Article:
University of Nottingham scientist takes her research to Parliament

Rhona Savin, 24, is attending Parliament to present her chemistry research to a range of politicians and a panel of expert judges, as part of STEM for BRITAIN on Wednesday 13 March. She grew up in Wendover, and is now a PhD researcher at the University of Nottingham.

Rhona’s poster on her research about synthesising renewable plastics from sustainable sources will be judged against dozens of other scientists’ research in the only national competition of its kind.

Rhona was shortlisted from hundreds of applicants to appear in Parliament.

On presenting her research in Parliament, she said, “Sharing my research at Westminster is a fantastic opportunity and I look forward to explaining the details and impact of my work to a range of politicians and experts.”

Stephen Metcalfe MP, Chairman of the Parliamentary and Scientific Committee, said:

“This annual competition is an important date in the parliamentary calendar because it gives MPs an opportunity to speak to a wide range of the country’s best young researchers.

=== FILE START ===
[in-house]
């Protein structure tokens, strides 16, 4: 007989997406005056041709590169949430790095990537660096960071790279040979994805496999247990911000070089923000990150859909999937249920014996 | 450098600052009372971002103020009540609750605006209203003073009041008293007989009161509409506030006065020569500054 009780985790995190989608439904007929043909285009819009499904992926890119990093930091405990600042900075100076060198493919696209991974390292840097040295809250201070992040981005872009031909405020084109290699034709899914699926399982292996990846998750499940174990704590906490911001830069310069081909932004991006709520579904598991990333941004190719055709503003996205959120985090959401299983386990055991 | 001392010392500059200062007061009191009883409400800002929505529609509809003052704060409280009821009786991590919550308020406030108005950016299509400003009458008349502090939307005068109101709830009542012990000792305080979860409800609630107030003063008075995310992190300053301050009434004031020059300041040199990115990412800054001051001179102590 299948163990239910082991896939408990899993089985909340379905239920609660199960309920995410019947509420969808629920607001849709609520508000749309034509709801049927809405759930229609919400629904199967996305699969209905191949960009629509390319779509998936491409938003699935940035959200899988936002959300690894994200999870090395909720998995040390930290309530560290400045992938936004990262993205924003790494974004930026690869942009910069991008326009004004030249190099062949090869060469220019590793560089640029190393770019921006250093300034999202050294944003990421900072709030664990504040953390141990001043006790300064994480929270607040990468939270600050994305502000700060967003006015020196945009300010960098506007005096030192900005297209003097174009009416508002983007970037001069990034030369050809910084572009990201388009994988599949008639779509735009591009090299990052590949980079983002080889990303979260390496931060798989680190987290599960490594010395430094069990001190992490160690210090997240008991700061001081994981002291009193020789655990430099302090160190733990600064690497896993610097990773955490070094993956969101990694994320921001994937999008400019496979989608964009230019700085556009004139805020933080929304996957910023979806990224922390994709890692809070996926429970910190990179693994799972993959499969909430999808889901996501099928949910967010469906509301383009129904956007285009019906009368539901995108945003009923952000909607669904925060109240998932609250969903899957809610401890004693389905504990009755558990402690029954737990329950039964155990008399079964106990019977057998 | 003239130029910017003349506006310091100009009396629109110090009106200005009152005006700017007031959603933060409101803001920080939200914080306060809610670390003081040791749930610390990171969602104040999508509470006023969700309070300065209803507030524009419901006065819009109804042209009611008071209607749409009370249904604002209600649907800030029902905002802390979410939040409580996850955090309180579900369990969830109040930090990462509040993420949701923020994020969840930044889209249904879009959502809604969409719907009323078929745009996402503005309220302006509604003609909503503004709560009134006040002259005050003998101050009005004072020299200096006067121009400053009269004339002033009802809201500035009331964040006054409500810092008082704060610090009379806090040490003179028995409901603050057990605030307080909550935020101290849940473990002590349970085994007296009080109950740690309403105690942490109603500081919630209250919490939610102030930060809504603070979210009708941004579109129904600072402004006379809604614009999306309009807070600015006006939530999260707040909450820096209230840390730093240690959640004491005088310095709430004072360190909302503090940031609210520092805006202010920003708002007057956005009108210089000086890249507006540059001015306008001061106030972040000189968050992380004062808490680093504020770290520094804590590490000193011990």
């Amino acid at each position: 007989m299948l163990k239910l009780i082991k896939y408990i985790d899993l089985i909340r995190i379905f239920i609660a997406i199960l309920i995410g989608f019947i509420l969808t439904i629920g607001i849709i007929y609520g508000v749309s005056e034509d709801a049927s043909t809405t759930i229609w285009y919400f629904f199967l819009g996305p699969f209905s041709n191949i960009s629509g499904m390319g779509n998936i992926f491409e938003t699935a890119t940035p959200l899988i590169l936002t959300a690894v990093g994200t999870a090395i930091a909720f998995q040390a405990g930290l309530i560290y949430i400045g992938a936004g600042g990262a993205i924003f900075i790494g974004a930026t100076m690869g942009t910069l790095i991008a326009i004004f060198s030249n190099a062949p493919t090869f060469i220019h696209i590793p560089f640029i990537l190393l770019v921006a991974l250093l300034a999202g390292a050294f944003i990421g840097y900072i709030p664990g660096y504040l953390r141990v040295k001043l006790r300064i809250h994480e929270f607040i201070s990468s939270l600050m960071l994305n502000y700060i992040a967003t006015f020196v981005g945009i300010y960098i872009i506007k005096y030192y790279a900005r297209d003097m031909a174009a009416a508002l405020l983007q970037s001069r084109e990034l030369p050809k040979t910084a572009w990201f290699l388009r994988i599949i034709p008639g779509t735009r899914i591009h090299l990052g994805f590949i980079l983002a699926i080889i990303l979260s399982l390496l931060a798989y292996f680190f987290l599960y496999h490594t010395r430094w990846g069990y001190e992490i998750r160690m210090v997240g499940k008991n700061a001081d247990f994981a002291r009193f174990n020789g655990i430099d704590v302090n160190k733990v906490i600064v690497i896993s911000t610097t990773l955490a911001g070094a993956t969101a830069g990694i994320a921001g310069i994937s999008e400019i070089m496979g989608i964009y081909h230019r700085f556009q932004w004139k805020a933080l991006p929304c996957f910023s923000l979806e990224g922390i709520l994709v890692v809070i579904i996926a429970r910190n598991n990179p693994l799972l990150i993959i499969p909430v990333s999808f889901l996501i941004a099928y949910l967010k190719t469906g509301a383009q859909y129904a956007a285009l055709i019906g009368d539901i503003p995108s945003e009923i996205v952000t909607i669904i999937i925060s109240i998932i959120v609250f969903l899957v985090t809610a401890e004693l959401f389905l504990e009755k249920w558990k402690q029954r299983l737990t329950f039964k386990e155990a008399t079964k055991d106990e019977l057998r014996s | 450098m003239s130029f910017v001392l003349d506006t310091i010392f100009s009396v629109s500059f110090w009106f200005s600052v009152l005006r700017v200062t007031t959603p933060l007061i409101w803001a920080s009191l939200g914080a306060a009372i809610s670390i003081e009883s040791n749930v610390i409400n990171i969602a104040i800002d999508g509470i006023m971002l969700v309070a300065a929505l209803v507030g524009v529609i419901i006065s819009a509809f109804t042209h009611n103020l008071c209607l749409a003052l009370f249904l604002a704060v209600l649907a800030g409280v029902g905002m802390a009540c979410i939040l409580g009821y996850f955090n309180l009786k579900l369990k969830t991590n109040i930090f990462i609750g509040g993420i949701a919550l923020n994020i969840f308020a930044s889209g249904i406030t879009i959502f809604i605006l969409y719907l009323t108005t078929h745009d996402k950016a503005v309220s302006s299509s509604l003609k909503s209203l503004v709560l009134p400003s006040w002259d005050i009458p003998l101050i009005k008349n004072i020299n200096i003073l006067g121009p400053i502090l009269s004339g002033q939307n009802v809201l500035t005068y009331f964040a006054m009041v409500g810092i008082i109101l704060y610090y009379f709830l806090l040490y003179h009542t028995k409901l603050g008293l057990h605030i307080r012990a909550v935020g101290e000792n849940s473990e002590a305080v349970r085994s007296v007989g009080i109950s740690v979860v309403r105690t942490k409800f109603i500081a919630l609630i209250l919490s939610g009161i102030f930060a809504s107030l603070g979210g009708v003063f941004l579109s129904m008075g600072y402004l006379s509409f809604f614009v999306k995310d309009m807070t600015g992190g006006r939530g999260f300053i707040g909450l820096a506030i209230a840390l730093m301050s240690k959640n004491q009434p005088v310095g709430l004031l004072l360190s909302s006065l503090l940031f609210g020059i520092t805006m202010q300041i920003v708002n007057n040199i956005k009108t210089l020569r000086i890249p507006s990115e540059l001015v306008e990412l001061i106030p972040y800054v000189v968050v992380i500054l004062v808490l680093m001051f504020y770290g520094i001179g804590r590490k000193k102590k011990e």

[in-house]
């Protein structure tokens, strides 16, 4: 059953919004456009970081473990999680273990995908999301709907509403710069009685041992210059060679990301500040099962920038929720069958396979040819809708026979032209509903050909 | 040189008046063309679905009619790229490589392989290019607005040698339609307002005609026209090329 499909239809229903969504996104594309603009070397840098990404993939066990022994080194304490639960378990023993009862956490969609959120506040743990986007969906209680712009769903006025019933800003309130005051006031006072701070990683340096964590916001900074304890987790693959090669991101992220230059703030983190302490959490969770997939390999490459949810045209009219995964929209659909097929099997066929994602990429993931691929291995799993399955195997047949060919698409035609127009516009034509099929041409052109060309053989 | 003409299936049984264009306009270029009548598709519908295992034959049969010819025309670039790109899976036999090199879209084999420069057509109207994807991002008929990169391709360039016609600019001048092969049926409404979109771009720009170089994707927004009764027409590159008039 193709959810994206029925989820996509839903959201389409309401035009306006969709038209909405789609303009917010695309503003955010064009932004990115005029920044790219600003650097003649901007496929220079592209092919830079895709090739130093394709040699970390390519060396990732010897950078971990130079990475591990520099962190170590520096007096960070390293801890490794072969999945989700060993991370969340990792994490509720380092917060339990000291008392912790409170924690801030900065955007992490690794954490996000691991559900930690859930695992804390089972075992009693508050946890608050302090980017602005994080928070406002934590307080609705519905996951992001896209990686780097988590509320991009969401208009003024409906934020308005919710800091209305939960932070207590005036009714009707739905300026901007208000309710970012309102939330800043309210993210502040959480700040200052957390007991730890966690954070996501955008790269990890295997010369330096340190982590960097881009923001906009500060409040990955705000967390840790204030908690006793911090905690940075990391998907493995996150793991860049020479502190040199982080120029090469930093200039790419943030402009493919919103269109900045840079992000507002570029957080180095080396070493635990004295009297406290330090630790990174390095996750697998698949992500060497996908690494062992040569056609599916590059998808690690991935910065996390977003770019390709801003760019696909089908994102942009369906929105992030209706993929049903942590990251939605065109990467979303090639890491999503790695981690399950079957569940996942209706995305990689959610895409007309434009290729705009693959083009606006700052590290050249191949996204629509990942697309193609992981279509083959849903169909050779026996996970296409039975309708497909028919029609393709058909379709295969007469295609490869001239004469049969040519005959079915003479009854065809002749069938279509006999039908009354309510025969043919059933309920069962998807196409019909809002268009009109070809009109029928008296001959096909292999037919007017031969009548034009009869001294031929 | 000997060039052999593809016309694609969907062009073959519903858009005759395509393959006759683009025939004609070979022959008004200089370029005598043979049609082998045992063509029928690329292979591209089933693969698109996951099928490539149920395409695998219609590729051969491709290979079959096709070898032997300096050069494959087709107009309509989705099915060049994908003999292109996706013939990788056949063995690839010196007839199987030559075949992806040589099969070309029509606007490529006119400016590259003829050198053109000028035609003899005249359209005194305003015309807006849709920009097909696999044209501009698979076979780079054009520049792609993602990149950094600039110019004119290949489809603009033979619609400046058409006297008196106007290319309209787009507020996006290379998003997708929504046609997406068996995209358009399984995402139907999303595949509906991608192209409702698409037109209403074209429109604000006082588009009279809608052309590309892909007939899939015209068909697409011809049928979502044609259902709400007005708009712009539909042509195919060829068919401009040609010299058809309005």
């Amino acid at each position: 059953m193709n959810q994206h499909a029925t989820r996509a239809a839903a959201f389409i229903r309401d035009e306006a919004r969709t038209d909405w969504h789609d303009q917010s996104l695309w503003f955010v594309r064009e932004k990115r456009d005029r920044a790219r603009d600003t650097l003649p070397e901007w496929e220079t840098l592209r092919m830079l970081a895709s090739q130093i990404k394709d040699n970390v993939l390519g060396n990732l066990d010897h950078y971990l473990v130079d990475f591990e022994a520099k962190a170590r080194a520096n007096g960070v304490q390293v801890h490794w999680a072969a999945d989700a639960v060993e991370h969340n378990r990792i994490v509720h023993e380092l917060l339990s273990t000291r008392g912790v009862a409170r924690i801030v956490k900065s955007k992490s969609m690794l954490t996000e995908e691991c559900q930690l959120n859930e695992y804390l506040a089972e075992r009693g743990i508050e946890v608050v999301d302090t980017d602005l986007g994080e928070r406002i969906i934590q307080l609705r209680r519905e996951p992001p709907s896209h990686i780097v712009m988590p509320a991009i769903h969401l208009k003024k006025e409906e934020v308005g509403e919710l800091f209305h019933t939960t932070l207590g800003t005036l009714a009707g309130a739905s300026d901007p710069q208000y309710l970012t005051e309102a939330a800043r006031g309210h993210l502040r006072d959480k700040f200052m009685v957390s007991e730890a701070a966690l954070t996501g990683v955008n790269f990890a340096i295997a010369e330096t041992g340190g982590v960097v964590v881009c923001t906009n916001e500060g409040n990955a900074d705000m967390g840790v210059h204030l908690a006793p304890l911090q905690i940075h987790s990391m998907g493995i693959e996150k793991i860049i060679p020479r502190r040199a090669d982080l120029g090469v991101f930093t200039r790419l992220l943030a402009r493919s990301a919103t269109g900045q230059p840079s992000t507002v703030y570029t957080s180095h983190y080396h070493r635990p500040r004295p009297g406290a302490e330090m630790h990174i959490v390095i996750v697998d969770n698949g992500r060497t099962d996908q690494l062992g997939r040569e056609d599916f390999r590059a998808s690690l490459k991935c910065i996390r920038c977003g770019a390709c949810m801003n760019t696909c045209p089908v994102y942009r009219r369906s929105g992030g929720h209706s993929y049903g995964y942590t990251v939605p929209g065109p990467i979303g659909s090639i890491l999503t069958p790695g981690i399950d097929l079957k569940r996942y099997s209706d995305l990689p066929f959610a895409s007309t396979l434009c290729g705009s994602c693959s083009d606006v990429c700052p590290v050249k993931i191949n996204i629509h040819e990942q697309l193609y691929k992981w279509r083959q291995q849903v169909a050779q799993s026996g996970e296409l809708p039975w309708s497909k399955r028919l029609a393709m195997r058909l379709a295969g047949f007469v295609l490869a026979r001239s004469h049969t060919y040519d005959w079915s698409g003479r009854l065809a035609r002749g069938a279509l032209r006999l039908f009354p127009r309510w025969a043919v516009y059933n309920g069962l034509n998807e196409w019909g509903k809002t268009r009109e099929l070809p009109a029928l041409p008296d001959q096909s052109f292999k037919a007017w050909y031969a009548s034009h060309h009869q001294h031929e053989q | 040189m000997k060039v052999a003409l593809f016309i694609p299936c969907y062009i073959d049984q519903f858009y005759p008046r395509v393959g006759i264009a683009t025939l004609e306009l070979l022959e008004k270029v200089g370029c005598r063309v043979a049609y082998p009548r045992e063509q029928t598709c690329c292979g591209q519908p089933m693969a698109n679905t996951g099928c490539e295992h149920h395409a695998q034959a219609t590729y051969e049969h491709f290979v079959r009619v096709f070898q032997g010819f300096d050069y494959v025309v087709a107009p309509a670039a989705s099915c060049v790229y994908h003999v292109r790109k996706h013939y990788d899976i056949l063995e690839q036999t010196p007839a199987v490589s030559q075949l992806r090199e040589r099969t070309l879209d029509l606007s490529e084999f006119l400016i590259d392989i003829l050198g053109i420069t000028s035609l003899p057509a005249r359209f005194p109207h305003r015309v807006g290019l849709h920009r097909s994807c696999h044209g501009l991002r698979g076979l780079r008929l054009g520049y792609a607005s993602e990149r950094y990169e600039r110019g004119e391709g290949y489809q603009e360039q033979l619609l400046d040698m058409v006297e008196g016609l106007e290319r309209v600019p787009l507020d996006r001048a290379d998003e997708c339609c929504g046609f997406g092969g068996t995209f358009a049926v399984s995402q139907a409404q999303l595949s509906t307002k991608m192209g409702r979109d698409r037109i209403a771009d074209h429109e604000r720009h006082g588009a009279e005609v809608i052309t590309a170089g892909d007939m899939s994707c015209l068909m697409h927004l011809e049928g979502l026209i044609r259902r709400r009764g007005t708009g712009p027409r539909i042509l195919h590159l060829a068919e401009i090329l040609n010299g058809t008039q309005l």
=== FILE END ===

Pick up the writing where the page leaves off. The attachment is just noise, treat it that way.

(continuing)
“These early career engineers, mathematicians and scientists are the architects of our future and STEM for BRITAIN is politicians’ best opportunity to meet them and understand their work.”

Rhona’s research has been entered into the chemistry session of the competition, which will end in a gold, silver and bronze prize-giving ceremony.

Judged by leading academics, the gold medalist receives £2,000, while silver and bronze receive £1,250 and £750 respectively.

The Parliamentary and Scientific Committee runs the event in collaboration with the Royal Academy of Engineering, the Royal Society of Chemistry, the Institute of Physics, the Royal Society of Biology, The Physiological Society and the Council for the Mathematical Sciences, with financial support from the Clay Mathematics Institute, United Kingdom Research and Innovation, Warwick Manufacturing Group, Society of Chemical Industry, the Nutrition Society, Institute of Biomedical Science, the Heilbronn Institute for Mathematical Research, and the Comino Foundation.